My first statement is on bibliology. Here is the second in my series on personal statements in the themes of systematic theology
Where does one begin in formulating a short statement of belief about God? Could I just hand you the Bible and say this? “Here you go this is what I believe about God. The Bible’s core subject is God. God is the Hero of this Book. This is His Word gloriously unveiling Himself to us.”
Undoubtedly, the ultimate treasure of bibliology is not anthropology; the radiant glory of the Book is theology. When one opens up a Hebrew Bible, one comes face to face with the sovereign (Dan. 4:35, Job. 23:14, Rom. 8:28-29), omnipresent (Ps. 139), omnipotent (Is. 40), omniscient (Ps. 147:4-5) , eternal (Gen. 21:33, Ps. 90:2), immutable (Mal. 3:6, James 1:17), infinite (I Ki. 8:27), holy (Is. 6:3), just ( , righteous (Ps. 11:7), love (I John 4:8), compassionate, merciful, gracious, longsuffering, and good (Ps. 86:15)  Yahweh. And just how an all-loving and all-powerful God can be reconciled with the present evil on our earth? I don’t have all the answers. I recognize my miniscule, finite mind. I submit myself to the Lord (Rom. 11:34). For me, it comes down to biblically reasoned trust and faith. I do know the end of the story told by God. I have confident expectation that the eternal purposes of God cannot be thwarted (Is. 46:10). He creates . He redeems. He will take care of evil. He will make all things brand new. And He does it all for His glory.
Yet not only are the ways of God often mysterious to my limited understanding, so is His being. God is one. Biblical data declares only one Yahweh. “Hear, O Israel, the Lord your God is one” (Deut. 6:4). This one God is wholly set apart from all the gods conceived and declared in early Jewish/Pagan/polytheistic syncretism – God is God among the divine council of gods . God is unique, for God knows no other like God (Is. 41:22; 43:9, 45:21). Yahweh is in a species all of His own. Therefore, all worship goes to Yahweh alone.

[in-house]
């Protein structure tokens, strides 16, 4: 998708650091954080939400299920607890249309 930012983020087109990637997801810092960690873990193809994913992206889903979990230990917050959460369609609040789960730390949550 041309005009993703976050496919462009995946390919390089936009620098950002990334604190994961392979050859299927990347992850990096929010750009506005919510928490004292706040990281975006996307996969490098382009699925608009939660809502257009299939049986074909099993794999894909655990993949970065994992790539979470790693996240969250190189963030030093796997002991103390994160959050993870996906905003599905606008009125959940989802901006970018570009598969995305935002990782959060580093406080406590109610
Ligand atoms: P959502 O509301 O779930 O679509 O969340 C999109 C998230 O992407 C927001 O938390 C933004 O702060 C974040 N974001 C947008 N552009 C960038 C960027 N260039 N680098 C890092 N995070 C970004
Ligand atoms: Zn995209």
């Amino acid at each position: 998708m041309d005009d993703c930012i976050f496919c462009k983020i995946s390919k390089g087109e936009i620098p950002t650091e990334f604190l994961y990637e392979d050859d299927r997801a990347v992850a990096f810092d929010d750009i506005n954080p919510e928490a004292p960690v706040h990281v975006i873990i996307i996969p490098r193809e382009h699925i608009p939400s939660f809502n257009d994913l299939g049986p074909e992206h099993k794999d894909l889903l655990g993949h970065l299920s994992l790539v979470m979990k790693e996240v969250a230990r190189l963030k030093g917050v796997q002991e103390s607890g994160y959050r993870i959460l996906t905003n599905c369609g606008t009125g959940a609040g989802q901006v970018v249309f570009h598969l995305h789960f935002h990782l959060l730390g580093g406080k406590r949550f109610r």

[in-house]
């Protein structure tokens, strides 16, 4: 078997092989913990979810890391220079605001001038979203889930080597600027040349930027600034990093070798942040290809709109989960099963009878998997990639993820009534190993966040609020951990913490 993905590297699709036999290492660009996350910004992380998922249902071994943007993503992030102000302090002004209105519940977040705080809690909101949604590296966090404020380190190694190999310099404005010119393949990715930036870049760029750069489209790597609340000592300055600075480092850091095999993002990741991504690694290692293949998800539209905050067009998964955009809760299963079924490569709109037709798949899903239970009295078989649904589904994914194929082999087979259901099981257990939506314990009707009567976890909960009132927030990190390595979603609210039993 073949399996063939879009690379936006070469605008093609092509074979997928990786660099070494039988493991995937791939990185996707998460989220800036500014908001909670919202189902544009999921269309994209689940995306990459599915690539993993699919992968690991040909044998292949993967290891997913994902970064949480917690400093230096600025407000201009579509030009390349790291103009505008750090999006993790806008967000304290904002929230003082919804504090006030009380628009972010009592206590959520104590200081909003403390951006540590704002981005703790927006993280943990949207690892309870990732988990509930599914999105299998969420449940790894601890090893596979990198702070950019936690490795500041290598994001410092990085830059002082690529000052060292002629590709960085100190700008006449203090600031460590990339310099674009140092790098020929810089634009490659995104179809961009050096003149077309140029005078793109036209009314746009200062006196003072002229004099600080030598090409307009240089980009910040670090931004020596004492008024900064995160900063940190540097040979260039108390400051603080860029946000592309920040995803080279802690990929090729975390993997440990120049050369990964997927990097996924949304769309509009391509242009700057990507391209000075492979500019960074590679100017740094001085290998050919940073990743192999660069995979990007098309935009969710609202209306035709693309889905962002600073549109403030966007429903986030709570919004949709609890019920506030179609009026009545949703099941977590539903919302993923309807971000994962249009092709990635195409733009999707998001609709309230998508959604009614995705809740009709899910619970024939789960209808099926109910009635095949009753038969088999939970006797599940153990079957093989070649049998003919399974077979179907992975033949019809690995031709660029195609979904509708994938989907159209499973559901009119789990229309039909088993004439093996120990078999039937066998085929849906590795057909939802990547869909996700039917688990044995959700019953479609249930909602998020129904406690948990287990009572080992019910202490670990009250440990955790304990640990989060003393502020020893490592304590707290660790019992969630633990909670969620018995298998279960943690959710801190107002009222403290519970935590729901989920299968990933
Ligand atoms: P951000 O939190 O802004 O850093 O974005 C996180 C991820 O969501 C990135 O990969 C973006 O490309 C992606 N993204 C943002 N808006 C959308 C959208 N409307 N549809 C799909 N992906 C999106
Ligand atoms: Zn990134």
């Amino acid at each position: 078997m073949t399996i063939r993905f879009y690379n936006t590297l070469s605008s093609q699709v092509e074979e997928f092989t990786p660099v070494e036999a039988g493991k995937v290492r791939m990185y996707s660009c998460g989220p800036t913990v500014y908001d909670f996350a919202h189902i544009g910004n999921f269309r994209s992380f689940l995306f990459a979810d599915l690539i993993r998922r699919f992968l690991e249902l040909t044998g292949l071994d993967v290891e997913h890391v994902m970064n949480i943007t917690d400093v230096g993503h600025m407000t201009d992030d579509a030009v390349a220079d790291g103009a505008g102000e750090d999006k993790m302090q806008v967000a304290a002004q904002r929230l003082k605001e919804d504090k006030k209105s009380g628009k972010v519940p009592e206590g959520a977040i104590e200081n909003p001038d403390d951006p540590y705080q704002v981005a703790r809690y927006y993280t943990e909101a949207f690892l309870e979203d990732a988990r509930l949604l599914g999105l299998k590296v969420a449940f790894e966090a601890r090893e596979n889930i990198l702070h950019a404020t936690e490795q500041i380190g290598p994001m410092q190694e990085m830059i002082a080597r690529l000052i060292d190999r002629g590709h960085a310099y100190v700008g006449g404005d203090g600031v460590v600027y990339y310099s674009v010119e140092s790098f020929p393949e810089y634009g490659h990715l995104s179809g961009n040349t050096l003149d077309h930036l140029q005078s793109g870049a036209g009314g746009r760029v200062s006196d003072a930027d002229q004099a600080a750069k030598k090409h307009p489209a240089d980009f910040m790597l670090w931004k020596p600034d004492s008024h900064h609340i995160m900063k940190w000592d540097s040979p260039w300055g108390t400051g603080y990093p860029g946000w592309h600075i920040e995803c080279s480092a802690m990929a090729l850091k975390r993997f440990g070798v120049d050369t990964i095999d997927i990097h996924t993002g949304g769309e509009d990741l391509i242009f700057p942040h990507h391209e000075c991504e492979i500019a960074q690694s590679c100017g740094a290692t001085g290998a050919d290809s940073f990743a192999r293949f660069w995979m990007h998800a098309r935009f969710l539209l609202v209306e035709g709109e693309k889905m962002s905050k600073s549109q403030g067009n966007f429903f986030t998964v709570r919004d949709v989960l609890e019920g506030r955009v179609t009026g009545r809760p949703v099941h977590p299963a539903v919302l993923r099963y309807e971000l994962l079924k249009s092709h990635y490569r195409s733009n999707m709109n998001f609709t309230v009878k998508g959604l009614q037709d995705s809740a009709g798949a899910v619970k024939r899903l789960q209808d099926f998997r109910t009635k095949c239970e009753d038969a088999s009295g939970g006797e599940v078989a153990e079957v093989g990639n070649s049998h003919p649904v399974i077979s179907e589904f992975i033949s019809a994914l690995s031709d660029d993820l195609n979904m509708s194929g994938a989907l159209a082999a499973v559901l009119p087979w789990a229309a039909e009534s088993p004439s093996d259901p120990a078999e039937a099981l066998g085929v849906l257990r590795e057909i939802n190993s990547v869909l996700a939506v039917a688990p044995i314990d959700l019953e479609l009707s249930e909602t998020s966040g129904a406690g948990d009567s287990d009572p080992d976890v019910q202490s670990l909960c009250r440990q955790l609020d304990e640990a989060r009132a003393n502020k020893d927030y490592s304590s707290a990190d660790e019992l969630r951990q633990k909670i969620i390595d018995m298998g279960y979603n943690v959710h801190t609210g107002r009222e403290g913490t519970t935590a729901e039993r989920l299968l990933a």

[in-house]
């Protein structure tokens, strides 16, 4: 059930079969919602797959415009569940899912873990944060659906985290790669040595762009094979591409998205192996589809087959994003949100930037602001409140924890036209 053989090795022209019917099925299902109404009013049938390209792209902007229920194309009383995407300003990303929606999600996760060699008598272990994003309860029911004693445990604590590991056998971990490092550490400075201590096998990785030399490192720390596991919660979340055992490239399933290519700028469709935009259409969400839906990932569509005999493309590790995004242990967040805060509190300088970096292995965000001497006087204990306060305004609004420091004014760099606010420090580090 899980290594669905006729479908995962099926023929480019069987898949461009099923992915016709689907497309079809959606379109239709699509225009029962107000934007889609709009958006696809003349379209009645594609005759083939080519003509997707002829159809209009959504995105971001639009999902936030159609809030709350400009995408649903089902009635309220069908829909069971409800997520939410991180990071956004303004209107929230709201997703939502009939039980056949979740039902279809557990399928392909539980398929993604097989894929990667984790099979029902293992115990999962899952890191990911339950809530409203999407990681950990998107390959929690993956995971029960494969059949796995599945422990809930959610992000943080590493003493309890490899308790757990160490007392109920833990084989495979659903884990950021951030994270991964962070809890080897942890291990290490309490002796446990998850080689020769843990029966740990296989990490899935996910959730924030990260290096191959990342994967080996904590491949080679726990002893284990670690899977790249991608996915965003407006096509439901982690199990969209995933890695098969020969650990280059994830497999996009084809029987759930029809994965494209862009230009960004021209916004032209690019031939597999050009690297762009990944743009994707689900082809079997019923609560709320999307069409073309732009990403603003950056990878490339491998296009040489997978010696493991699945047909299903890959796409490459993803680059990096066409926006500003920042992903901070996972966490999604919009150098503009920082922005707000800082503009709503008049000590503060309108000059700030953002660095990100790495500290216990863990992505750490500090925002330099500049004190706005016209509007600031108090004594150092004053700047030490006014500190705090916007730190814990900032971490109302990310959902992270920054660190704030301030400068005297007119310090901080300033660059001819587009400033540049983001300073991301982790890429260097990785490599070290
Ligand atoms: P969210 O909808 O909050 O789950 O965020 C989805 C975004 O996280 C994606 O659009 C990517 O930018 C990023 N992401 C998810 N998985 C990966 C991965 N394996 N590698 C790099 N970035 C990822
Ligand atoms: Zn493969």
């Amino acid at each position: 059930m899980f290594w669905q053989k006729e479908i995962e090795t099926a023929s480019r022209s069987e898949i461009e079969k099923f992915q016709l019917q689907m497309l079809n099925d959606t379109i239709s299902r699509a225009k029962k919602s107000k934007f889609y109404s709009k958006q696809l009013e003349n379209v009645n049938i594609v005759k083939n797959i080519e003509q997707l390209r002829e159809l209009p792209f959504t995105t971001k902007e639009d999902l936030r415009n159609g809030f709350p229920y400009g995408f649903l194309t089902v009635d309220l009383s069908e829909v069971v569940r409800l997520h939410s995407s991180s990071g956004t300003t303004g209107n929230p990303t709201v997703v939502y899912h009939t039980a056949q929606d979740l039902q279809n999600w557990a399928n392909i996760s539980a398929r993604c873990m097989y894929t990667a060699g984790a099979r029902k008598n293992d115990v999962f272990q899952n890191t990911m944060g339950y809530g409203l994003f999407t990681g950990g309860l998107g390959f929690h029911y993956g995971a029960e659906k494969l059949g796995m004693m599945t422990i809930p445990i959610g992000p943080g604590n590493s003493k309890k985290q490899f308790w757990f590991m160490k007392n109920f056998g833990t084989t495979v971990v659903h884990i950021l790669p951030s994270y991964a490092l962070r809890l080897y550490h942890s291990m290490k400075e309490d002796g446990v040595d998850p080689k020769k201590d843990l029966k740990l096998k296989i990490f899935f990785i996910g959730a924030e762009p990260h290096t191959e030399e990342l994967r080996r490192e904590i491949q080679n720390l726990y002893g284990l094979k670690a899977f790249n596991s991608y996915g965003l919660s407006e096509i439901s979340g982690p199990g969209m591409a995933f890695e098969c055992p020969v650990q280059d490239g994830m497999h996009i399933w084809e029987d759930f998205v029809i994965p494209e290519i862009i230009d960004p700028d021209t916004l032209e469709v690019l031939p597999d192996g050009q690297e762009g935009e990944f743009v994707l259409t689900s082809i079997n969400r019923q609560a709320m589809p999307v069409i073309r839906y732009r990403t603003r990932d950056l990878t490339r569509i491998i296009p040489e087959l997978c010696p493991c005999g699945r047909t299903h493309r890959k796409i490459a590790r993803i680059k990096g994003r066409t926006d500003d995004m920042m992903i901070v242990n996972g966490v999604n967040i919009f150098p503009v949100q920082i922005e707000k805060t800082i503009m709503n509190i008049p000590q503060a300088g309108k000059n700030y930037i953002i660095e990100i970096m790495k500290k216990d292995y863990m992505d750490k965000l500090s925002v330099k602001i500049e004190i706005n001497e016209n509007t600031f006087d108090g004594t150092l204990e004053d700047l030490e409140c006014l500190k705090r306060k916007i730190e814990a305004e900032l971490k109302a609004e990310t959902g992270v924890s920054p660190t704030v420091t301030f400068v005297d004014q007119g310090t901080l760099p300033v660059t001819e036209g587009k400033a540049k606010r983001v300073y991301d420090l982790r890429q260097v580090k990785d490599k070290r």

But in considering monotheism, the Bible does not let us swing into the serious error of modalism. Stunningly, God is gloriously three: Father, Son, and Spirit (Matt. 28:19) . The Son is distinct from the Father. The Spirit is distinct from the Son. Don’t ask me to explain this, except to say God’s people see God as one Being in three Persons. As I peer into the divine revelation, the Spirit shows me, today, what the Church Fathers saw in ancient times. Most definitely, God is in loving, dancing Trinitarian intercommunion. I am in awe. The Triune God is no sole tyrant. As the finite creature, I bow down and worship before the eternal, loving fellowship of the Trinity. This God is heaven.
 I am not in the camp of open theists. Bruce A. Ware edited a book, entitled Perspectives on the Doctrine of God: 4 Views (B&H Academic, 2008). Among the four contributors, Paul Helm (Classical Calvinistic Persective), Bruce A. Ware (Modified Calvinist Perspective), Roger E. Olson (Classical Arminian Perspective), and John Sanders (Open Theist Perspective), I agree the most with Bruce Ware.
 God is just. In God’s love, He does show wrath. I separate myself from the unclear American evangelical Rob Bell and his interpretation of God and what he presents in his latest book, Love Wins (2011).
 God is good –all the time. All the time, God is good. I recommend to you the book, If God is Good: Faith in the Midst of Suffering and Evil (Multnomah Books, 2009) by Randy Alcorn.
 I am a young earth creationist. And despite the critique of scientists, secularists, and theologians, I personally enjoy the ministries of such groups like Answers in Genesis.
 There is compelling conservative, biblical exegesis for other elohim and the divine council. See Michael Heiser.
 Once again, Bruce Ware has written an elegant book, Father, Son, & Holy Spirit: Relationships, Roles, & Relevance (2005) for your consideration. But to all lay Christians, please pick up a copy of The Deep Things of God: How the Trinity Changes Everything (Crossway, 2010) by Fred Sanders.